For the first time in a while, heather moorland has been number one item on the news because of the ‘hot’ fire on Saddleworth Moor.

The nearest fires to us were on the ranges at Otterburn. Although they were 40 miles away, our air was thick with smoke.

My memories of the heatwave in 1976 are getting vague. I remember driving north to Eriboll, in Sutherland. The country was like the Sahara until we got to Eriboll.

My uncle Joe’s few cows and wee dumpy Angus bull, all rolling fat, were lying in a meadow full of wild flowers. The grass was so deep that only the top of their backs and heads were showing as they flicked the flies off with their ears.

The other main item on the news has been Brexit. The farmer in me prays that we get a soft Brexit as favoured by Theresa May. I wonder how many of the hardliners, like David Davis, Boris Johnston and Jacob Rees Mogg, rely as much as we do on trade with Europe.

Donald Trump’s increasingly hard line policy on international trade indicates that dealing with ‘America First’ would be no salvation. Most of us find that for a harmonious relationship, we have to take a bit and leave a bit.

I wonder what will happen to Michael Gove as he is one of the Prime Minister’s main supporters in her soft Brexit stance. He is the first front line politician for decades to be entrusted with the agricultural portfolio.

Gove is the consummate politician and, in Brexit and his attitude to farming, is a realist. I hope that he won’t be moved at this critical time.

Criticism that he hasn’t given us guidance on future policy is unjust as so much in the wider sphere is still undecided. Apart from indications that future support will be increasingly directed at the environment, we must remain in the dark.

Realistically, if it is no longer to be based on area and headage payments, as we know them, are internationally taboo, there aren’t many options other than the environment. Hopefully, the new regulations will not hamper food production and won’t cost as much to implement as government pays in support.

The environment is, of course – except on the highest mountains – not only subjective, but entirely man made. Attempts to freeze-frame it at any point in time are at the discretion of those with a controlling interest whether they be grouse shooters, farmers or tree huggers.

Recent policy to protect raptors and corvids has decimated songbirds. Allowing badger numbers to expand exponentially has also seen hedgehogs disappear.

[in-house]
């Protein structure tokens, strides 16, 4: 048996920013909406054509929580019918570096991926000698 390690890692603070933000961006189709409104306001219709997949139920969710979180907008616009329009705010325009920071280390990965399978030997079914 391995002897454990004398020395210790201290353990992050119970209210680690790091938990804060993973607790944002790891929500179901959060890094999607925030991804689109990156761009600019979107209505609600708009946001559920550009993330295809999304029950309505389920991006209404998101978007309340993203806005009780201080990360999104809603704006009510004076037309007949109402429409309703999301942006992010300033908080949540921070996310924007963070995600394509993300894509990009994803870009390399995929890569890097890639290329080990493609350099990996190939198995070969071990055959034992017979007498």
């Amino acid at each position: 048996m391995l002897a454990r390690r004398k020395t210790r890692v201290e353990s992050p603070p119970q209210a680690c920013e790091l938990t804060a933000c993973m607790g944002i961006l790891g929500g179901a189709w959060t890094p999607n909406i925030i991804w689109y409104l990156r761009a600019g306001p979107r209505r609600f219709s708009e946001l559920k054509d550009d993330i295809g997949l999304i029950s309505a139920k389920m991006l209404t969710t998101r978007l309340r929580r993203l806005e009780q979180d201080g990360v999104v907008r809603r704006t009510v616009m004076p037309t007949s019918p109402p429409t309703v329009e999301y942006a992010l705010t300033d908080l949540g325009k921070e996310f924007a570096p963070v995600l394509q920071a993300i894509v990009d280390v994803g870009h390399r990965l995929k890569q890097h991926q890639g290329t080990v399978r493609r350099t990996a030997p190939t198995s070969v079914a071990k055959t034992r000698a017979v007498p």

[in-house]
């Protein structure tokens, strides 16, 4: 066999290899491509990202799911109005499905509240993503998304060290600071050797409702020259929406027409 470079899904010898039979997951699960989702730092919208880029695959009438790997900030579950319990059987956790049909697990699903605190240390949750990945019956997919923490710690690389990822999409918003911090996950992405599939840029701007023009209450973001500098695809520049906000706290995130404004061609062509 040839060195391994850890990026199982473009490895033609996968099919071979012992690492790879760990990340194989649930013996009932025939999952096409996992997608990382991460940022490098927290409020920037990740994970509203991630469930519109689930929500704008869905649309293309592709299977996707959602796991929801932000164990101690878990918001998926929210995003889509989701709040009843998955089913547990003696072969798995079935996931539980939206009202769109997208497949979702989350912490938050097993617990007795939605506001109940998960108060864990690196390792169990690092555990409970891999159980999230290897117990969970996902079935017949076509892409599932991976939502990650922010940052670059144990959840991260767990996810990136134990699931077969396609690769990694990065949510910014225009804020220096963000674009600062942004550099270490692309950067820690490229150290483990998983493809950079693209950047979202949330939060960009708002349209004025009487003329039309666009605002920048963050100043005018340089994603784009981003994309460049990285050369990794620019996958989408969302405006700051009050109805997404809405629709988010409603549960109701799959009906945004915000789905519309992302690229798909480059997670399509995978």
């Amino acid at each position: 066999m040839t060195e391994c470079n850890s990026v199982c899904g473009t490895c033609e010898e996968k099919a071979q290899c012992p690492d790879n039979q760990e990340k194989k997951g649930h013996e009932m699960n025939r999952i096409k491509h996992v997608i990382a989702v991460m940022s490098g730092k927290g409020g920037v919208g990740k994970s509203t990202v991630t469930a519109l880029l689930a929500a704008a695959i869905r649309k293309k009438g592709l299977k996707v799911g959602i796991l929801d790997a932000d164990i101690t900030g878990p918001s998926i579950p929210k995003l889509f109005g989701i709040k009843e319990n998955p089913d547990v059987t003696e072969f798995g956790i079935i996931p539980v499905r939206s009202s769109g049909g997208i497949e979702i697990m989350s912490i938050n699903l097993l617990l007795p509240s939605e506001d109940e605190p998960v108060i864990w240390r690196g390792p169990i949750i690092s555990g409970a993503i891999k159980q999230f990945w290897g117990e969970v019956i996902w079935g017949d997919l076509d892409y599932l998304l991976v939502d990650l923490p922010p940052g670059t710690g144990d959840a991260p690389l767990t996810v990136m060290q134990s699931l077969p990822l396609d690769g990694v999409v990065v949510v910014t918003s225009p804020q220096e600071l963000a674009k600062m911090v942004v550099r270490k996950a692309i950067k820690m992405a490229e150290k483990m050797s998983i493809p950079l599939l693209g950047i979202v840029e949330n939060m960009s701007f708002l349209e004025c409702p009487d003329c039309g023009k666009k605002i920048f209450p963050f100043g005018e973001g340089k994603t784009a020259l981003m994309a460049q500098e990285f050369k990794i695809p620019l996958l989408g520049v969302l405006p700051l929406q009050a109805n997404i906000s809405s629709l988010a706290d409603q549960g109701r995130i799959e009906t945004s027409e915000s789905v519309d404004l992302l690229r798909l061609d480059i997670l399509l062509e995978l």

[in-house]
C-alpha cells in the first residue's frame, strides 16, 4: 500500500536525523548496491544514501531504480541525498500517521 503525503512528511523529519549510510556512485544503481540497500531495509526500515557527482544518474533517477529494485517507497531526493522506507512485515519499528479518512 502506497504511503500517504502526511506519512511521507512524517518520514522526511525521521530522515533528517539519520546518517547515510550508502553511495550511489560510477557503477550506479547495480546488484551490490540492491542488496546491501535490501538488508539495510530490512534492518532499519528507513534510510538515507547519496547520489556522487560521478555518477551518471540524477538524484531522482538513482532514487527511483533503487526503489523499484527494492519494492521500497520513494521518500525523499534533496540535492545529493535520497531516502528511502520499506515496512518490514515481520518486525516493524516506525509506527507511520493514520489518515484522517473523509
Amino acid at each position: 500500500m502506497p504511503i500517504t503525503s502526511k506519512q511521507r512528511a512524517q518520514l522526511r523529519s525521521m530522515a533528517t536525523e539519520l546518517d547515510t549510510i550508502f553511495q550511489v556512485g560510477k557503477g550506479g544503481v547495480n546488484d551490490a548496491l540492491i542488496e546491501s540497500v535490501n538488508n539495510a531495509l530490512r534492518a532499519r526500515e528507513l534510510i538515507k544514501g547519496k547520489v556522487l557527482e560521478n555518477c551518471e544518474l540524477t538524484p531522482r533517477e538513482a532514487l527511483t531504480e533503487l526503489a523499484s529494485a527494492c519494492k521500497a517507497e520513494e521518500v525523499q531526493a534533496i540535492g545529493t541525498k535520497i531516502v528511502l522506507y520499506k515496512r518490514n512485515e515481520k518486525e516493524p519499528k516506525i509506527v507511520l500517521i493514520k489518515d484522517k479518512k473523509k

Like breeding livestock, most things we do have an unintended consequence. The visually obvious consequence of the reduction of sheep on our hills has been the domination of heather by hill grasses. Sheep prefer these and kept them grazed down.

In times such as we are presently experiencing they are like tinder. Although I have burned heather many times, I have never experienced a ‘hot’ fire like on Saddleworth Moor, where the fire got into the peat.

These were rare because burning took place in the spring, or occasionally in the autumn. Conditions were never as dry then as they are at this moment. If it was very dry, we burnt a strip on the lee of the projected main fire to act as a fire break, or we burned into a river.

I did witness a heather fire which developed into a hot fire on a neighbouring farm. The fire started in an area of long heather which hadn’t been grazed for a decade. Three thousand acres over several farms were absolutely scorched. The remoteness of the location precluded fire engines and the fire eventually burned itself out.

I went to see it some days after. The heat had been so intense that all fences had been destroyed and bull snouts three feet high had been reduced to tiny piles of ash. Some time after I spoke to a shepherd, part of whose hirsel had been burned.

His boss, a low ground man who was interested primarily in grouse shooting, had asked him to assess the damage with view to a claim. The answer wouldn’t have pleased him.

The shepherd, like most Lammermuir sheep folk, thought that it was the best thing that could have happened. Unlike those who only visit our hills for a few days in August, he knew that nature would quickly regenerate and his sheep would benefit for years to come.

Part of Rawburn had been an artillery range in the Second World War. When we burned that area, we uncovered shells, hundreds of them, which had previously been hidden by the heather. Most were solid lumps of steel. The ones with a brass nose cone were high explosive which had failed to detonate. We notified the Army Bomb Disposal Unit, who blew them up.

One of our shepherds, by then retired, told me that he had been on his ground looking his sheep when the Polish army was firing on another part of the farm. He met a Polish soldier and, as they were chatting ... 'wheeeee', they heard a shell coming their way. They dived for cover and seconds later there was a tremendous explosion some yards away. Our man was badly shaken. The Pole not so much.

Dusting himself down, he looked at the still smoking hole in the ground and asked: “Vot you think, rebbits?”